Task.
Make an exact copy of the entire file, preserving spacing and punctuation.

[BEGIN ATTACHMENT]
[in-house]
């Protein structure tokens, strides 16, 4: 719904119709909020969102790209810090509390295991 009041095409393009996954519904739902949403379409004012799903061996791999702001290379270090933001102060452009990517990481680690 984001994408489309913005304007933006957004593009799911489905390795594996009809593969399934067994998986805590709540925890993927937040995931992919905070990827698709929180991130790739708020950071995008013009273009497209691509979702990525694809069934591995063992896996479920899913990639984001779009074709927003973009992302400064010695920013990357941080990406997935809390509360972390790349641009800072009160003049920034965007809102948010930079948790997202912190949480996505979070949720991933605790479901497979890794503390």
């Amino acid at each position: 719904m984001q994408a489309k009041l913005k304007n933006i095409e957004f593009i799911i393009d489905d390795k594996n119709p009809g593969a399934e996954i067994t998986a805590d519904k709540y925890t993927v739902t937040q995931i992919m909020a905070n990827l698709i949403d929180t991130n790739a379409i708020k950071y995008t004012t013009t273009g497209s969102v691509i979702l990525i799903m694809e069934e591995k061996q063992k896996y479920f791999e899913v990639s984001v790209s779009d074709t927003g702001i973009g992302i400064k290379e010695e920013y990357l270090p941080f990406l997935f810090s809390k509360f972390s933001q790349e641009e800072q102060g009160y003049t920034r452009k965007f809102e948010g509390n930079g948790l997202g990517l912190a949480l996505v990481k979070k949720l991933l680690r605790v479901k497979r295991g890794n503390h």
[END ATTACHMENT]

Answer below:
[in-house]
């Protein structure tokens, strides 16, 4: 719904119709909020969102790209810090509390295991 009041095409393009996954519904739902949403379409004012799903061996791999702001290379270090933001102060452009990517990481680690 984001994408489309913005304007933006957004593009799911489905390795594996009809593969399934067994998986805590709540925890993927937040995931992919905070990827698709929180991130790739708020950071995008013009273009497209691509979702990525694809069934591995063992896996479920899913990639984001779009074709927003973009992302400064010695920013990357941080990406997935809390509360972390790349641009800072009160003049920034965007809102948010930079948790997202912190949480996505979070949720991933605790479901497979890794503390």
């Amino acid at each position: 719904m984001q994408a489309k009041l913005k304007n933006i095409e957004f593009i799911i393009d489905d390795k594996n119709p009809g593969a399934e996954i067994t998986a805590d519904k709540y925890t993927v739902t937040q995931i992919m909020a905070n990827l698709i949403d929180t991130n790739a379409i708020k950071y995008t004012t013009t273009g497209s969102v691509i979702l990525i799903m694809e069934e591995k061996q063992k896996y479920f791999e899913v990639s984001v790209s779009d074709t927003g702001i973009g992302i400064k290379e010695e920013y990357l270090p941080f990406l997935f810090s809390k509360f972390s933001q790349e641009e800072q102060g009160y003049t920034r452009k965007f809102e948010g509390n930079g948790l997202g990517l912190a949480l996505v990481k979070k949720l991933l680690r605790v479901k497979r295991g890794n503390h």